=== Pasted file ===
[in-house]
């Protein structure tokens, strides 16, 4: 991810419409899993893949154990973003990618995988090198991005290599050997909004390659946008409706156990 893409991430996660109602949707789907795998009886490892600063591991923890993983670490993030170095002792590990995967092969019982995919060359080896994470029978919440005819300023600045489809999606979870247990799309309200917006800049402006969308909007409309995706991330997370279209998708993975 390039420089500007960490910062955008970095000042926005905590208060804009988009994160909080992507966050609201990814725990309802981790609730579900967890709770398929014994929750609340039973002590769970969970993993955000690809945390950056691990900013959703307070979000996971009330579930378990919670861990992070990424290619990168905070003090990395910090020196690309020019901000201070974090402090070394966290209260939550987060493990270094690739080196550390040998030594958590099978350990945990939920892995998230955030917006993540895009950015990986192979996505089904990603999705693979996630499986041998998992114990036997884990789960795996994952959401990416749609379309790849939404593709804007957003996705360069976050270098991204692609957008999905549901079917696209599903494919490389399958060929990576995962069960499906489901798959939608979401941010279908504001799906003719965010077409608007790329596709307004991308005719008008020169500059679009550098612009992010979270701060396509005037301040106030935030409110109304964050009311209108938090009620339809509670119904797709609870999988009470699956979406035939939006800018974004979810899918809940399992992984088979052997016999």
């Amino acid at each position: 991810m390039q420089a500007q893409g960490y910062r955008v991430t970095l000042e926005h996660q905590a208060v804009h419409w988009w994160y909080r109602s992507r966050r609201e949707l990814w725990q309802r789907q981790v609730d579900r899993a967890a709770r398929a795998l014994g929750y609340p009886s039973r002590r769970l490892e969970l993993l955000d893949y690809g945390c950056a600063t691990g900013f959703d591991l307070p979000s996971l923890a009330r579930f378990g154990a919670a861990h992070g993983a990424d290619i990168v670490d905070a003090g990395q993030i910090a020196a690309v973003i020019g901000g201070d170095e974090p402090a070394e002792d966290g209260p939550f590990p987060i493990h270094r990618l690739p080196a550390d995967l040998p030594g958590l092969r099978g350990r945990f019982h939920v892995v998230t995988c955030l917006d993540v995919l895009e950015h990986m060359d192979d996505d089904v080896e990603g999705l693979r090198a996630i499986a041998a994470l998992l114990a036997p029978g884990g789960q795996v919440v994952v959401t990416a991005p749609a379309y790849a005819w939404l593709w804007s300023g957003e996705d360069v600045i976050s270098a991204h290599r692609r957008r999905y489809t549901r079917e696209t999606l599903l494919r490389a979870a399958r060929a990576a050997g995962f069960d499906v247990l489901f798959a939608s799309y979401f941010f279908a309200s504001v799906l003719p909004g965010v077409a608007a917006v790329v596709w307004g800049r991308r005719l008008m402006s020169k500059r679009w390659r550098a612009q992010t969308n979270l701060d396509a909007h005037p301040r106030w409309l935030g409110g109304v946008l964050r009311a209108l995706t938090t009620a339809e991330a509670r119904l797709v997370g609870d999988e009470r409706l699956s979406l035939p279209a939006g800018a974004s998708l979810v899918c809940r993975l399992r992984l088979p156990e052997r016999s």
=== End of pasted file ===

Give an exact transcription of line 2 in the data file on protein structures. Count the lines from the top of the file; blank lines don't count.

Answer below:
């Protein structure tokens, strides 16, 4: 991810419409899993893949154990973003990618995988090198991005290599050997909004390659946008409706156990 893409991430996660109602949707789907795998009886490892600063591991923890993983670490993030170095002792590990995967092969019982995919060359080896994470029978919440005819300023600045489809999606979870247990799309309200917006800049402006969308909007409309995706991330997370279209998708993975 390039420089500007960490910062955008970095000042926005905590208060804009988009994160909080992507966050609201990814725990309802981790609730579900967890709770398929014994929750609340039973002590769970969970993993955000690809945390950056691990900013959703307070979000996971009330579930378990919670861990992070990424290619990168905070003090990395910090020196690309020019901000201070974090402090070394966290209260939550987060493990270094690739080196550390040998030594958590099978350990945990939920892995998230955030917006993540895009950015990986192979996505089904990603999705693979996630499986041998998992114990036997884990789960795996994952959401990416749609379309790849939404593709804007957003996705360069976050270098991204692609957008999905549901079917696209599903494919490389399958060929990576995962069960499906489901798959939608979401941010279908504001799906003719965010077409608007790329596709307004991308005719008008020169500059679009550098612009992010979270701060396509005037301040106030935030409110109304964050009311209108938090009620339809509670119904797709609870999988009470699956979406035939939006800018974004979810899918809940399992992984088979052997016999």